Our review of ‘Occupying Space in Medieval and Early Modern Britain and Ireland’
Susan Signe Morrison’s book, “A Medieval Woman’s Companion” brings the contributions of medieval women, famous and obscure, to the forefront in this fantastic introductory text.
October marked the 950th anniversary of the Battle of Hastings. Author Teresa Cole’s latest book, The Norman Conquest: William the Conqueror’s Subjugation of England, looks at the events, key figures, and sources that brought Harold Godwinson (1022-1066) and William I (1028-1087) to this pivotal turning point in English history.
The Norman Conquest: William the Conqueror’s Subjugation of England look at the origins, course and outcomes of William the Conqueror’s conquest of England 1051-1087.
Author Toni Mount is back again, but this time with an in-depth look at daily life in Medieval England. Her book, A Year in the Life of Medieval England, explores war, medicine, marriage, disputes, work, and cooking. A fascinating almanac of bits and bobs about Medieval England from the most most mundane, to the most important events in its history.
Susan Abernethy brings us back to medieval Scotland once again to look at another Scottish Queen, Yolande de Dreux.
Susan Abernethy brings us the story of Alexander II of Scotland’s French Queen, Marie de Coucy.
Tourism with a twist? Tired of the same old tours and droning guides? Alvin Nicholas’s book on manors, mansions, castles, nooks and crannies, reveals there’s more to Britain than meets the eye.
A guest post by Armstreet on Snake motifs in 10-12th century Viking art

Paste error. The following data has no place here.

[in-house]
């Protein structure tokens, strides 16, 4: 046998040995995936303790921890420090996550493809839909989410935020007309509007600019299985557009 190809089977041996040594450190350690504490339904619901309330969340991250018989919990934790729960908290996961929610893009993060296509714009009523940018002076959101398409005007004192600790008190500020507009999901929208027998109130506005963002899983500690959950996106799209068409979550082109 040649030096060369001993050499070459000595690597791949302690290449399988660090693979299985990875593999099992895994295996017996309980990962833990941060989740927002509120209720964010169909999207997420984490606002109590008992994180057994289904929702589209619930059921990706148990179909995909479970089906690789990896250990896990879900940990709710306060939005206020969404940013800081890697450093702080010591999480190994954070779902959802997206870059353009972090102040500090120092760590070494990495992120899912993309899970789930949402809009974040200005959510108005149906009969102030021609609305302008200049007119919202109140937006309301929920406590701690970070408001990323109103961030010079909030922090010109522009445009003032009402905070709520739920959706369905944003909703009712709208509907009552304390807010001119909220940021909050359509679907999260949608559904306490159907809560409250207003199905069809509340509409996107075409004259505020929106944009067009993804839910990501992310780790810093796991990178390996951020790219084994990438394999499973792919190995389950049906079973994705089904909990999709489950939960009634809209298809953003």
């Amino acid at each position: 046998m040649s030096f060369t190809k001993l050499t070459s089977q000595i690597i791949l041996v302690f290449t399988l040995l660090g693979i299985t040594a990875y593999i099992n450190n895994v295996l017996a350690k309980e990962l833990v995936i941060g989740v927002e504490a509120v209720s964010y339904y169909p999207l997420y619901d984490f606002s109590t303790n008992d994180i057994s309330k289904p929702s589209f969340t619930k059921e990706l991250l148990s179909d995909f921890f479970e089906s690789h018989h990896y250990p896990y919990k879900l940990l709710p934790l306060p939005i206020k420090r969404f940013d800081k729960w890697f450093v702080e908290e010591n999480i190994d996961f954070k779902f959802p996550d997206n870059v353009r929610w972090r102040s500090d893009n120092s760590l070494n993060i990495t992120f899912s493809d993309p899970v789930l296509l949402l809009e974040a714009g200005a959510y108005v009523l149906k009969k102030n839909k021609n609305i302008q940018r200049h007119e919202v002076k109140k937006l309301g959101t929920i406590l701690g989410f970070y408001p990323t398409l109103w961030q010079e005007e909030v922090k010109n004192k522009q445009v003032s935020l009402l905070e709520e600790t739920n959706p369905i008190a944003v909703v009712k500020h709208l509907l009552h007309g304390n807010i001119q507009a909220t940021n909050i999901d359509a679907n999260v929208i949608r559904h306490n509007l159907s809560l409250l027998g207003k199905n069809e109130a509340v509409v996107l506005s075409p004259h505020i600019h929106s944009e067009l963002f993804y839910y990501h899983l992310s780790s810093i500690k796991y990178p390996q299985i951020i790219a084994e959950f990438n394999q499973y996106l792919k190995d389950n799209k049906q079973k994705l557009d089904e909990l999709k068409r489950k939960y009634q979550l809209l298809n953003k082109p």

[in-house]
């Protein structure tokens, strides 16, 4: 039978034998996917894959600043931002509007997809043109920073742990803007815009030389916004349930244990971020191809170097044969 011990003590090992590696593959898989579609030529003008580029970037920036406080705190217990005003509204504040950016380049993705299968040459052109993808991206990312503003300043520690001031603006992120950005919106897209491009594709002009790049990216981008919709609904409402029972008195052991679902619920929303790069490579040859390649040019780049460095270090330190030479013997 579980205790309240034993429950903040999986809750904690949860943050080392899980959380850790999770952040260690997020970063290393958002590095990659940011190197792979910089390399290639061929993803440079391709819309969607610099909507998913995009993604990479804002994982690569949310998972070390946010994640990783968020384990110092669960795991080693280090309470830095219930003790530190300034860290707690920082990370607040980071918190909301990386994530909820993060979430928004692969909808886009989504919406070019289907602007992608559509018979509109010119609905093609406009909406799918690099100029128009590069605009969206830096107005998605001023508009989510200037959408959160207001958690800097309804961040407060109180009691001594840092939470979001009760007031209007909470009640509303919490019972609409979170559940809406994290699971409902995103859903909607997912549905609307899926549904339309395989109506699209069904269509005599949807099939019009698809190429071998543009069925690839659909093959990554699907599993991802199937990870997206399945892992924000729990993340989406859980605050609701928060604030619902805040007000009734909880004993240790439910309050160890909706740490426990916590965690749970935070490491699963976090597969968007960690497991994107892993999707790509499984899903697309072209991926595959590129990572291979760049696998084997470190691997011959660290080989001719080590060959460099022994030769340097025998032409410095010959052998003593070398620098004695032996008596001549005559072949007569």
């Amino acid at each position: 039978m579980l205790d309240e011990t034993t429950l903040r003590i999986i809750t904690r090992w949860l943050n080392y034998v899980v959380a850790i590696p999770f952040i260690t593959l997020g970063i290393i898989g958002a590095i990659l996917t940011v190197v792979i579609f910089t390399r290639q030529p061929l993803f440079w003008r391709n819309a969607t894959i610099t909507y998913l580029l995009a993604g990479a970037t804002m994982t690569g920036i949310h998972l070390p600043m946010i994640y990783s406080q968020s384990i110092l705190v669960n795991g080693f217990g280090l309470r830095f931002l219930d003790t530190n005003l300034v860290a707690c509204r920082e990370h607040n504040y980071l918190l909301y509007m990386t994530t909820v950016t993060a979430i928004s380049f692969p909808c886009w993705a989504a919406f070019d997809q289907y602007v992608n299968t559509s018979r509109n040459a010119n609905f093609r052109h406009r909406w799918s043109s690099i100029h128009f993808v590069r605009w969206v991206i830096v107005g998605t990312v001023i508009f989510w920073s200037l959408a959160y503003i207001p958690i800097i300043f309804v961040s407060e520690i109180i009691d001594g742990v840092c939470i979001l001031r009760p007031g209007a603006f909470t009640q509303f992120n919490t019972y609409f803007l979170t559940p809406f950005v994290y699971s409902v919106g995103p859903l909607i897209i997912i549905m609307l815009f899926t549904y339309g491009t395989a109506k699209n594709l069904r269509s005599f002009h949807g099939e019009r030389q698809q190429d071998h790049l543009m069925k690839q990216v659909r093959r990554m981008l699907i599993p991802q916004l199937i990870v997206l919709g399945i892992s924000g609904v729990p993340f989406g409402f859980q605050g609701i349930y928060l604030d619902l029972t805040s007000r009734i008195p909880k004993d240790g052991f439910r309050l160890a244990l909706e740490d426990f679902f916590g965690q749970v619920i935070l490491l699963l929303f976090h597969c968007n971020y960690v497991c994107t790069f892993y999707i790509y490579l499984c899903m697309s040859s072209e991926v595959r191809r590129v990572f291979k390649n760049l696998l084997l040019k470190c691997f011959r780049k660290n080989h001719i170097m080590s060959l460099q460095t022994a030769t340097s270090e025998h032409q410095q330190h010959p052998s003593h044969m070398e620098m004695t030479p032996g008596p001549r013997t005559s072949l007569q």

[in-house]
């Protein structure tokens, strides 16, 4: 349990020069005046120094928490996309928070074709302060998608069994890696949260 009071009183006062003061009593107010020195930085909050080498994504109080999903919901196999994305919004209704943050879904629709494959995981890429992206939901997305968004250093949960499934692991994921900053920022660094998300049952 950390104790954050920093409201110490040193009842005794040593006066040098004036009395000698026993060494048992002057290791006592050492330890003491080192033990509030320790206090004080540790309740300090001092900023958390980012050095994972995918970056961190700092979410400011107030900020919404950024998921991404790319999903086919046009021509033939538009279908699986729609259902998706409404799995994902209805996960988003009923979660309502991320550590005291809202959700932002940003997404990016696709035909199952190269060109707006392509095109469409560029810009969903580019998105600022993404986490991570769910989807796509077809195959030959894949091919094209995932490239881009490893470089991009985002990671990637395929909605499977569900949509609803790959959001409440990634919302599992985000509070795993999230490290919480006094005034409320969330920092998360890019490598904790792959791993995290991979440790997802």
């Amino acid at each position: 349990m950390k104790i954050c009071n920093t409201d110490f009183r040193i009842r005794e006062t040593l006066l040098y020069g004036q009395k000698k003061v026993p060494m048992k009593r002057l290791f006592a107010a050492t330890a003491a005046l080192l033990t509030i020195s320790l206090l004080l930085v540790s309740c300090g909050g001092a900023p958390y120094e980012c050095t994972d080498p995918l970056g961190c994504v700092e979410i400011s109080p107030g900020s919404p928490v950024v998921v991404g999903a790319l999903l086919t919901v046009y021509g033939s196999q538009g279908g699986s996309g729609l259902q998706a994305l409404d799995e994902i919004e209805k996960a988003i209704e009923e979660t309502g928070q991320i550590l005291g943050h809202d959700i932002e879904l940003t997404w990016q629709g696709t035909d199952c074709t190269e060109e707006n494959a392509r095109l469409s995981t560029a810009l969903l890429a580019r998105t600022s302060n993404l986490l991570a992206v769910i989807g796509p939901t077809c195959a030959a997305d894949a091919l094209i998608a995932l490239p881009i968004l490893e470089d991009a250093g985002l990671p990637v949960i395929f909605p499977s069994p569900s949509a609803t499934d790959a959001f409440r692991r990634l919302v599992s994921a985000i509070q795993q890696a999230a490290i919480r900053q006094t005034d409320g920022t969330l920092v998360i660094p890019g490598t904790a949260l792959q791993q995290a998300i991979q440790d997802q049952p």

How did medieval people pass the time during the coldest part of the year? I came across several instances of medieval people strapping on skates and taking a twirl (or a tumble!) on the ice. Here is how it all began!
Macbeth opened in October in London to critical acclaim. The movie is being released today in Canada and the US.
A look at author Emily Murdoch’s book, Conquests, from her series, ‘Conquered Hearts’
Part III of my series on Medieval Lisbon. This visit took me to Carmo Monastery and museum.
In Part 2 of my 4 part look at Medieval Lisbon, I explore the city’s oldest building: Sé de Lisbon, Lisbon Cathedral
Above Lisbon’s skyline of colourful tiled houses and red roofs lies Castelo de São Jorge, a dominating, but beautiful, 11th century fortress in the heart of this vibrant city…
My visit to Berlin included a quick stop across the border to Poland, to visit Szczecin and the Castle of the Pomeranian Dukes.
My book review of Robin Hood tale, Arrow of Sherwood by Lauren Johnson.
As far as medieval movies go, Tristan and Isolde definitely isn’t the worst I’ve seen. I was looking for a movie to watch after work, and I thought, hey, James Franco, Sophia Moyles, Henry Cavill, and Rufus Sewell, all directed by Ridley Scott?! – this can’t be that bad. Well, it was pretty bad, but it wasn’t the worst 2 hours of my life. So what went wrong?
While most books about Italy have been dedicated to tourist hubs like Milan, Florence, Rome, Sicily and Venice, Genoa with its rich history, rugged landscape, and tenacious residents, has been given only a passing mention.
It’s August, and summer has begun its inevitable wind down. Unfortunately, this means the British Library’s spectacular exhibit, Magna Carta: Law, Liberty and Legacy is winding down as well. This is the final month to catch a glimpse of the famous 800 year old document before the exhibit comes to a close on September 1st.
Magna Carta just celebrated its 800th birthday this past Monday. In honour of this incredible milestone, King’s College London, and the Magna Carta Project, hosted a 3 day conference dedicated to this historic document.
The 3 papers featured here looked at the development of the civic identities of Florence, Genoa and Rome through art, architecture and foundation legends.
Another #KZOO2015 post – this one examines Bishops and Their Towns.